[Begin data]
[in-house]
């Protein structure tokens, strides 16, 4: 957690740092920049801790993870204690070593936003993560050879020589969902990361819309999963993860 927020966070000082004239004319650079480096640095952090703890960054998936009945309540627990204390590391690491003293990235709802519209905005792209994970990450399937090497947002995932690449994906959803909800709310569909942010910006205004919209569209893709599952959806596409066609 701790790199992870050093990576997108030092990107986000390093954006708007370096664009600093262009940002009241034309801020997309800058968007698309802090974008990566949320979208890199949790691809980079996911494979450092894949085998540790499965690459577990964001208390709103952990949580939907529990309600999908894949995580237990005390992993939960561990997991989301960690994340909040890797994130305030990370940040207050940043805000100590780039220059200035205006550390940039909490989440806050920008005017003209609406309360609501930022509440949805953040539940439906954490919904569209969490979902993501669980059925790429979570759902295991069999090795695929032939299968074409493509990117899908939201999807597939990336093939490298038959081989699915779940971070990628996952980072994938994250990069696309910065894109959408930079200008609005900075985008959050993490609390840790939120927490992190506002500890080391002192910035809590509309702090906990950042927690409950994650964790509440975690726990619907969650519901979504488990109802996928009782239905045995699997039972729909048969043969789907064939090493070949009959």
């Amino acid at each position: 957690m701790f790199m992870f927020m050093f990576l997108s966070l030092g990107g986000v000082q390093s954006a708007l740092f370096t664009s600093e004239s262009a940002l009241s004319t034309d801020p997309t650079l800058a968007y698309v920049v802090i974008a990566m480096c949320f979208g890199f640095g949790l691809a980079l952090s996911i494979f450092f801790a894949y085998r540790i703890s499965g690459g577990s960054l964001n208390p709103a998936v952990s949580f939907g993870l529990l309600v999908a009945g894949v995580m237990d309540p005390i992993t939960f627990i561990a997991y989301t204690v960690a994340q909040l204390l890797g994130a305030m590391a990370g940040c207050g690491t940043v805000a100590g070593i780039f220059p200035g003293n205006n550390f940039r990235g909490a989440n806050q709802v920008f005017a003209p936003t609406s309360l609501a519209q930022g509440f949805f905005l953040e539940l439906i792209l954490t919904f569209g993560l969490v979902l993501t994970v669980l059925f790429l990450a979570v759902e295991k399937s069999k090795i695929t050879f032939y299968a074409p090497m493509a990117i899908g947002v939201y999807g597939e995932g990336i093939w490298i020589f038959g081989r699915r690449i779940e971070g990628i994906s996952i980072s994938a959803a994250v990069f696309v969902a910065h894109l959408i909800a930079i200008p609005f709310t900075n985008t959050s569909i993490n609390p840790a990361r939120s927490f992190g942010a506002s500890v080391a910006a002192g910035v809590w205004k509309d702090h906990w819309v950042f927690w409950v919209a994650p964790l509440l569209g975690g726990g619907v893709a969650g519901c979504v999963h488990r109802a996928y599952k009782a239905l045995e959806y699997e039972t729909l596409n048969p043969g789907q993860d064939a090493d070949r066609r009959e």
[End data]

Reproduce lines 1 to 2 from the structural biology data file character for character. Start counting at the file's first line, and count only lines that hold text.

[in-house]
């Protein structure tokens, strides 16, 4: 957690740092920049801790993870204690070593936003993560050879020589969902990361819309999963993860 927020966070000082004239004319650079480096640095952090703890960054998936009945309540627990204390590391690491003293990235709802519209905005792209994970990450399937090497947002995932690449994906959803909800709310569909942010910006205004919209569209893709599952959806596409066609 701790790199992870050093990576997108030092990107986000390093954006708007370096664009600093262009940002009241034309801020997309800058968007698309802090974008990566949320979208890199949790691809980079996911494979450092894949085998540790499965690459577990964001208390709103952990949580939907529990309600999908894949995580237990005390992993939960561990997991989301960690994340909040890797994130305030990370940040207050940043805000100590780039220059200035205006550390940039909490989440806050920008005017003209609406309360609501930022509440949805953040539940439906954490919904569209969490979902993501669980059925790429979570759902295991069999090795695929032939299968074409493509990117899908939201999807597939990336093939490298038959081989699915779940971070990628996952980072994938994250990069696309910065894109959408930079200008609005900075985008959050993490609390840790939120927490992190506002500890080391002192910035809590509309702090906990950042927690409950994650964790509440975690726990619907969650519901979504488990109802996928009782239905045995699997039972729909048969043969789907064939090493070949009959």